Antigone continued to explain to Creon why she was not able to leave her mother’s son unburied. Honouring Creon’s commands will mean that she will be disloyal to the family. This is why Antigone did not care about the punishment and decided to act without the help of the sister Ismene. Creon’s cruel rule greatly influenced Ismene who feared disobeying the king’s rule despite the fact that she desired to help her sister burry their brother.
Creon after seeing that Ismene was upset, he did not investigate the cause of her sadness instead, he made a quick judgement that she might have helped her sister burry Polyneices. Creon ended up summoning Antigone and Ismene together before throwing them into prison. Out of fear and love to her sister, Ismene decided to falsely confess that she helped her sister bury Polyneices since she wanted to die alongside her. Both of them are sent to prison as they await the final verdict from Creon.
He later decided to free Ismene but to bury Antigone alive which was against the gods since it was a taboo to bury a living person. Sparing Ismene was not going to bring joy or happiness to her since Antigone was the only close family she had. Seeing her being forced into death was going to bring more sadness and grief to Ismene. Creon did not show any form of mercy to both Antigone and Ismene since they were still mourning the death of their father and two brothers. Creon could not honour the state they were in by being merciful to them.
Creon was a proud and stubborn leader and that is what led to his downfall and also caused the lives of Antigone, his wife Eurydice and his son Haemon. It took him time to accept that what he did was wrong and against the gods. Creon only changed his mind of burying Polyneices after he was warned by Tiresias the blind prophet that Polyneices needs urgent burial or else he was bound to lose his son and be despised by all the citizens of Greece.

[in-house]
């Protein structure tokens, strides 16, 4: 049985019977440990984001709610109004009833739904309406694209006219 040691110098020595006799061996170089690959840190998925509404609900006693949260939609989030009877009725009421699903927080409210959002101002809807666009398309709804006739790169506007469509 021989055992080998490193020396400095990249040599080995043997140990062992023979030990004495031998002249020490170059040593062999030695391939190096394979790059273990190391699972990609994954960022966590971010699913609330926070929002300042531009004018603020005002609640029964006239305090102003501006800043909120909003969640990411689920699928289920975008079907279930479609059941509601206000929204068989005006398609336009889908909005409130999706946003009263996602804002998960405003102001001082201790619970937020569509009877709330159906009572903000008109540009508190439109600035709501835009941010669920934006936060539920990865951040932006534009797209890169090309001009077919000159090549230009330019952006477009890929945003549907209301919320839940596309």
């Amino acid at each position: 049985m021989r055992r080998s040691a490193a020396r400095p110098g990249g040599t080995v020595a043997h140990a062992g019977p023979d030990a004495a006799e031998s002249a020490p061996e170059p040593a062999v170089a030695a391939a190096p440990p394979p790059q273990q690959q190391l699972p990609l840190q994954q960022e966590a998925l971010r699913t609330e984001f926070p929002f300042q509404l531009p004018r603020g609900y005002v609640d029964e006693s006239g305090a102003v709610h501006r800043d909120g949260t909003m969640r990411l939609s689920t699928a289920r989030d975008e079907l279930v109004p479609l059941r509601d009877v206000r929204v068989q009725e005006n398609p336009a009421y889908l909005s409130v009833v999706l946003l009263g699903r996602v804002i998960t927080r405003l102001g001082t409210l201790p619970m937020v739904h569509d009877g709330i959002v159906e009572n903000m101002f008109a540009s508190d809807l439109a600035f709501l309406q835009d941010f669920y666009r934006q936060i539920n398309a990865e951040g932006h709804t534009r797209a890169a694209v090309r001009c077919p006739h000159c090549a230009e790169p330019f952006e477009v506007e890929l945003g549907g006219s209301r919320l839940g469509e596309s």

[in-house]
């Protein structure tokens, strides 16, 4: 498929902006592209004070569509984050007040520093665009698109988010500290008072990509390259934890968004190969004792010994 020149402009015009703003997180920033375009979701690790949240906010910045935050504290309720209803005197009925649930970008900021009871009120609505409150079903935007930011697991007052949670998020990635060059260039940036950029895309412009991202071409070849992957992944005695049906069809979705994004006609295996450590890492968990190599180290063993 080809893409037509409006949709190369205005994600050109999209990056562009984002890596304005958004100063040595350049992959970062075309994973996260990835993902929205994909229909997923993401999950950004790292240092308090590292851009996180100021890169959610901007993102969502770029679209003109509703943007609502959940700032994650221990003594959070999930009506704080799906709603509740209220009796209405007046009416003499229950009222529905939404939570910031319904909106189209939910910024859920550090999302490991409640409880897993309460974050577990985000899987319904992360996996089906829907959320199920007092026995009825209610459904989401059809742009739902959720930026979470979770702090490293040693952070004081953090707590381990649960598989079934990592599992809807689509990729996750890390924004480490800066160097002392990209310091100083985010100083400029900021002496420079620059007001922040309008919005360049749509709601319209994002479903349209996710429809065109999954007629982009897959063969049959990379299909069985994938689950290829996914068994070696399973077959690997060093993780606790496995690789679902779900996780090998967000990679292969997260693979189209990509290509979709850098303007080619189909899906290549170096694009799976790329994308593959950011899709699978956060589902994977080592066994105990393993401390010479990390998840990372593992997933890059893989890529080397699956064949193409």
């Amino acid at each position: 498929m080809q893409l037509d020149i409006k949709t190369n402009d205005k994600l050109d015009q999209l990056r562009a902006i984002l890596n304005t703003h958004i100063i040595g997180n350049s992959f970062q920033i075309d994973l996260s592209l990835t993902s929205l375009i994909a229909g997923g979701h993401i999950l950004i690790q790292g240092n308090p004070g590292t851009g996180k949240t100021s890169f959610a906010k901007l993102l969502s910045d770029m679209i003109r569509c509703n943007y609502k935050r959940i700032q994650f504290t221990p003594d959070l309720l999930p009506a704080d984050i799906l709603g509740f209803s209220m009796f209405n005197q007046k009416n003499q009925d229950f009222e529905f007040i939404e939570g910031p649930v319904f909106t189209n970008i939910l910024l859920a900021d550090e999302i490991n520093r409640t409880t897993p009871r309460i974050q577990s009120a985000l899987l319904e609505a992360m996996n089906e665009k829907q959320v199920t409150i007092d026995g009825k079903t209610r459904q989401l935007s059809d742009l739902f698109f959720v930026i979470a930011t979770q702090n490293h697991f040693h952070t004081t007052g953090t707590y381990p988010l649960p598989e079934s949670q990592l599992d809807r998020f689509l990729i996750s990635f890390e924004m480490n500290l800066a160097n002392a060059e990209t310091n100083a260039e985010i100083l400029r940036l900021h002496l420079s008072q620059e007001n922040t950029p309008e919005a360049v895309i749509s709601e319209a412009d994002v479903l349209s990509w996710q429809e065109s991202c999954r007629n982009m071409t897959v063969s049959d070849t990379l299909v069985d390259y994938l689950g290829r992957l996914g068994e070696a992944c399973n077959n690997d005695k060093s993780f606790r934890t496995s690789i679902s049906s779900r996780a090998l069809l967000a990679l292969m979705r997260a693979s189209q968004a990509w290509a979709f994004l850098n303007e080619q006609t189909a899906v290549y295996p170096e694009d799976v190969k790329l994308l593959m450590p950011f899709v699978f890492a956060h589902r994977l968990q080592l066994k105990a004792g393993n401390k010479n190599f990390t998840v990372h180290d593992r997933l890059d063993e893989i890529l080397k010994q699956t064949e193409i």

Creon was terrified by the prophet’s words which made him change his mind to correct all his mistakes by first freeing Antigone and then burying Polyneices. This shows that Creon is also a selfish ruler; he only cares about himself and his own family. The fear of losing is son and authority is what made him correct his mistakes which he never did since it was too late; Antigone and Haemon had already committed suicide.
Nothing could change Creon’s mind not any advice from the council, not his son Haemon request to spare Antigone’s life, not even the mourning of the people for brutally killing Antigone was not enough to make him withdraw his decree. Creon even accused the prophet of being corrupt when he first advised him to bury Polyneices. He said that “Old man, you’re all like archers shooting at me—for you all I’ve now become your target— even prophets have been aiming at me” (Fagles1160).
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In conclusion, Creon clearly conveys power and lucidity in Sophocles. His selfish, foolish and erratic actions greatly influenced the people he ruled. Creon did not obey the gods until when he was told by the prophet that his actions may cause him Haemon and make him loss authority. He is not wise in his ruling and that is why he ended up suffering the loss of his wife and son together with the whole city.
His stubbornness made him realise his mistakes when it was too late as his wife Eurydice, Antigone and Haemon his son had already committed suicide. In the end of the play, he is left humble but greatly heartbroken such that he could not support himself without help.
Fagles, Robert. The Three Theban Plays. New York: Penguin, 1986.